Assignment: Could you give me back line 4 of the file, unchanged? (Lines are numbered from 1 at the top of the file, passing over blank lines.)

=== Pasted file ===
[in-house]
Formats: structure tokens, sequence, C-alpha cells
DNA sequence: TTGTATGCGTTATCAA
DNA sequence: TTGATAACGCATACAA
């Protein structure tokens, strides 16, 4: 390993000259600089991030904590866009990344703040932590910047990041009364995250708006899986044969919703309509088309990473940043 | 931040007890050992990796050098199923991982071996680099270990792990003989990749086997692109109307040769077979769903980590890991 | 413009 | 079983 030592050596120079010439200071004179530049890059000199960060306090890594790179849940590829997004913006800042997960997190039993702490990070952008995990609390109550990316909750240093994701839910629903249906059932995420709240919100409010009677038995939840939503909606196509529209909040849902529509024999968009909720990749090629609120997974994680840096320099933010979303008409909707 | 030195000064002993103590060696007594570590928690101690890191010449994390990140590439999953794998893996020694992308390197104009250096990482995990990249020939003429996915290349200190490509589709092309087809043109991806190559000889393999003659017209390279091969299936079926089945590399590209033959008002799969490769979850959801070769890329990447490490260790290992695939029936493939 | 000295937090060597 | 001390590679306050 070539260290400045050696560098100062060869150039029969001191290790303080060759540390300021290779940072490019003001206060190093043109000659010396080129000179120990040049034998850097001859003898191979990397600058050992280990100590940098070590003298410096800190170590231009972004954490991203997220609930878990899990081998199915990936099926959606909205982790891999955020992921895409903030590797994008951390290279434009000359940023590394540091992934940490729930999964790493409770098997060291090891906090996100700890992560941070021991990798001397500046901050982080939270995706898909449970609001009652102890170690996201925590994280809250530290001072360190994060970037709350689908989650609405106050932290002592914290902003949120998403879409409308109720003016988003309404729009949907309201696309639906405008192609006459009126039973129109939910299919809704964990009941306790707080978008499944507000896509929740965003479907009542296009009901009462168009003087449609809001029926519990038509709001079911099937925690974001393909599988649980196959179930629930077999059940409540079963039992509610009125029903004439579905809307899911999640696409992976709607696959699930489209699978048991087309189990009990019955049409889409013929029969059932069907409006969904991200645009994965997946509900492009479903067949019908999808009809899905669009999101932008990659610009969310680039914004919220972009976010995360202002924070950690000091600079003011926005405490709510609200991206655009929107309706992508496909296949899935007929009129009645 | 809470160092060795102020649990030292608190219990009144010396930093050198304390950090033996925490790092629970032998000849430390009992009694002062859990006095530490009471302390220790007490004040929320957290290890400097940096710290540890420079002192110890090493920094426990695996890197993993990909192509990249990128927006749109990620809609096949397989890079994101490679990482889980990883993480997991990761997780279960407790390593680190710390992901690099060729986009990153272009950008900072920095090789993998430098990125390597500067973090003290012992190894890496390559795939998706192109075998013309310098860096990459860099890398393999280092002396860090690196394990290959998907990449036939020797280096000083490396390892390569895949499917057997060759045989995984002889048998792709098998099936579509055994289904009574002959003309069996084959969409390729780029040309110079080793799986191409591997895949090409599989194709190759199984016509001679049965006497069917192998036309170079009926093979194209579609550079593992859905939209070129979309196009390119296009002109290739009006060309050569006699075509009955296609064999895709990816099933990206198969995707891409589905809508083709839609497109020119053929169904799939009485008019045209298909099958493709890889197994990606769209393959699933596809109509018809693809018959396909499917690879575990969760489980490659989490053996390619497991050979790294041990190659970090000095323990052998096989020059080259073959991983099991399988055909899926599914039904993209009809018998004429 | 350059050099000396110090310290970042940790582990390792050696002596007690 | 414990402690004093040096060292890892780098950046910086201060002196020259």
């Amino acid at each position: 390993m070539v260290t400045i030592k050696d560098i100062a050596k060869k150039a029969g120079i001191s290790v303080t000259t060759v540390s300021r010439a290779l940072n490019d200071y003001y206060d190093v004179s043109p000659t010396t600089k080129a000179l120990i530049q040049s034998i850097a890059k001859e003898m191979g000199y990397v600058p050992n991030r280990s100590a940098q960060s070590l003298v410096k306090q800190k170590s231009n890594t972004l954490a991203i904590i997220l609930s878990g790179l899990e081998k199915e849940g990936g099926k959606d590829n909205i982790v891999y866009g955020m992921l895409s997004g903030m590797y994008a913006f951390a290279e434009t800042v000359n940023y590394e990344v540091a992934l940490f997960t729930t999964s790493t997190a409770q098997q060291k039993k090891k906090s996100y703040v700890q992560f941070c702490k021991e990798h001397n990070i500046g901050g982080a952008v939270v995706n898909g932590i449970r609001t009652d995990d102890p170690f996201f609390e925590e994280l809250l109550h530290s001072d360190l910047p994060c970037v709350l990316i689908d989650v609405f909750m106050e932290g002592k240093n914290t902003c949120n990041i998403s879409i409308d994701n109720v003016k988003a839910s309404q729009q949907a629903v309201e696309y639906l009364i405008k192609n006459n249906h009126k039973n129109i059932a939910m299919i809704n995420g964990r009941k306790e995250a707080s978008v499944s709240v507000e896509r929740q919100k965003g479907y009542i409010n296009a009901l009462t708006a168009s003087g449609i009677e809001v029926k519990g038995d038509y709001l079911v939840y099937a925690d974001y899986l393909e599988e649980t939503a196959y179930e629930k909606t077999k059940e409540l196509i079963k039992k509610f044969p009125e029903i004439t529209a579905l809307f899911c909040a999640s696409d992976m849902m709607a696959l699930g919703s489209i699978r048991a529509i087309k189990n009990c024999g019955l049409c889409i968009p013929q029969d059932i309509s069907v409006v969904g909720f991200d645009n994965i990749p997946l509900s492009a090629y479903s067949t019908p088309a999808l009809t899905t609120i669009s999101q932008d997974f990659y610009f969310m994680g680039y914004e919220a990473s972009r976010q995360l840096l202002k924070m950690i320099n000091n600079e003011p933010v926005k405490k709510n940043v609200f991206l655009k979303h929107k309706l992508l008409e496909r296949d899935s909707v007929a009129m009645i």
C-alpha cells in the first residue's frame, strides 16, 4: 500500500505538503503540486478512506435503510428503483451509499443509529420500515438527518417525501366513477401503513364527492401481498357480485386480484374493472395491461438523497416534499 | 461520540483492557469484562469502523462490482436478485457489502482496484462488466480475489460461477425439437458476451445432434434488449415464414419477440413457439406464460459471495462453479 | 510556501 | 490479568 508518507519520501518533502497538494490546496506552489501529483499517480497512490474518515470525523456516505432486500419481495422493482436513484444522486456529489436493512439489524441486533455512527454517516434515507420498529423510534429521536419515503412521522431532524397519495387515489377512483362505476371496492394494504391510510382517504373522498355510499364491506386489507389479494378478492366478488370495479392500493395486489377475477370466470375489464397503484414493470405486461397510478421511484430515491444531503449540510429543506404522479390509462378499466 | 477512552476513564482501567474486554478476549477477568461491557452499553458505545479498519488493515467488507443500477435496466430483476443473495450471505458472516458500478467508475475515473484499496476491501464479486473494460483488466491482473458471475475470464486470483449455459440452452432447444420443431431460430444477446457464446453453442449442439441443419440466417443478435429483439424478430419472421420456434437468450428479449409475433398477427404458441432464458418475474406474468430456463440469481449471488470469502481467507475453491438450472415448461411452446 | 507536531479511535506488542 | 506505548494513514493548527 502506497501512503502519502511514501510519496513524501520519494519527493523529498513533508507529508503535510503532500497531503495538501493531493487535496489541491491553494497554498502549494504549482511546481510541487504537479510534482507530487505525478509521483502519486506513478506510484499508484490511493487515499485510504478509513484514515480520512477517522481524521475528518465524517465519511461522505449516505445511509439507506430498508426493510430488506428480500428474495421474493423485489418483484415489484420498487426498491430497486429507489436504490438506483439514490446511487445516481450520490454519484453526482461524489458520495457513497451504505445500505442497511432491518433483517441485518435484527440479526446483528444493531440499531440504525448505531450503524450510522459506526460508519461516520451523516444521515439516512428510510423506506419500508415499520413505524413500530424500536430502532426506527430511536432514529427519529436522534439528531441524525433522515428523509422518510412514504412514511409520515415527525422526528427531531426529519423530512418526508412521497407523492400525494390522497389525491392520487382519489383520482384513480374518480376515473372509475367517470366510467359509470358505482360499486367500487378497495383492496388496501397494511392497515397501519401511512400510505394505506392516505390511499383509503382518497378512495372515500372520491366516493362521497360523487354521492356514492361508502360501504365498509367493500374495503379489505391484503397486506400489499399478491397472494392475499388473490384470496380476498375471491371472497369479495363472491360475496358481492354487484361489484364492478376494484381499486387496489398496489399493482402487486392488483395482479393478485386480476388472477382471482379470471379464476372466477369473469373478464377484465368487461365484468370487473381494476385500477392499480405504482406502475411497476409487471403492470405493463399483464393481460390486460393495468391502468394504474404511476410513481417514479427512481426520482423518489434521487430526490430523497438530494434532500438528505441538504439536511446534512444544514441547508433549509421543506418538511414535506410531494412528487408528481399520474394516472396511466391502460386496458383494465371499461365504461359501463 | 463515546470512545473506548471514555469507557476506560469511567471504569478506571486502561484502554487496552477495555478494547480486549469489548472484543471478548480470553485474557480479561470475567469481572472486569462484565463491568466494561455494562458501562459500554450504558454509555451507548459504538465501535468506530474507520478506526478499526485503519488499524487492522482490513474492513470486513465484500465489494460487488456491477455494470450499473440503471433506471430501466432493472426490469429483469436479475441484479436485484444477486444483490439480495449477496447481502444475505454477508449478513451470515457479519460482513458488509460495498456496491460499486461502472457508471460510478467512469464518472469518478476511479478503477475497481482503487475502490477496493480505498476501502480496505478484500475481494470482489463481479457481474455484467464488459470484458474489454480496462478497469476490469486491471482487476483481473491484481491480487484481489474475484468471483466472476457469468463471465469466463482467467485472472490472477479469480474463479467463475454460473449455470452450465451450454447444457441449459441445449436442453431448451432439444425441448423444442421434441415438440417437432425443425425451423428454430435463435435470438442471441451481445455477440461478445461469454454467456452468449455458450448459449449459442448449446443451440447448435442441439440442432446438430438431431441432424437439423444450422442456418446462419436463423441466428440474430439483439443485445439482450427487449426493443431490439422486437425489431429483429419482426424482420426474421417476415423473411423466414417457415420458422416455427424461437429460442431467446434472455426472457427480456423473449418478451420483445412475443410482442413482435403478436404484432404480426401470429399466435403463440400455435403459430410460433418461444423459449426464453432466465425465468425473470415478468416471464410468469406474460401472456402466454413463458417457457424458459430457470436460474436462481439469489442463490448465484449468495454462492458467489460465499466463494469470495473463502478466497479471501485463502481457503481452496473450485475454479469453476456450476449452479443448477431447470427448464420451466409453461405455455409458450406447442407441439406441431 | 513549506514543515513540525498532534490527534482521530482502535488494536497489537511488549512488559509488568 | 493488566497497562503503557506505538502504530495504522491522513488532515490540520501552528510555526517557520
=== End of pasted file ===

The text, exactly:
DNA sequence: TTGATAACGCATACAA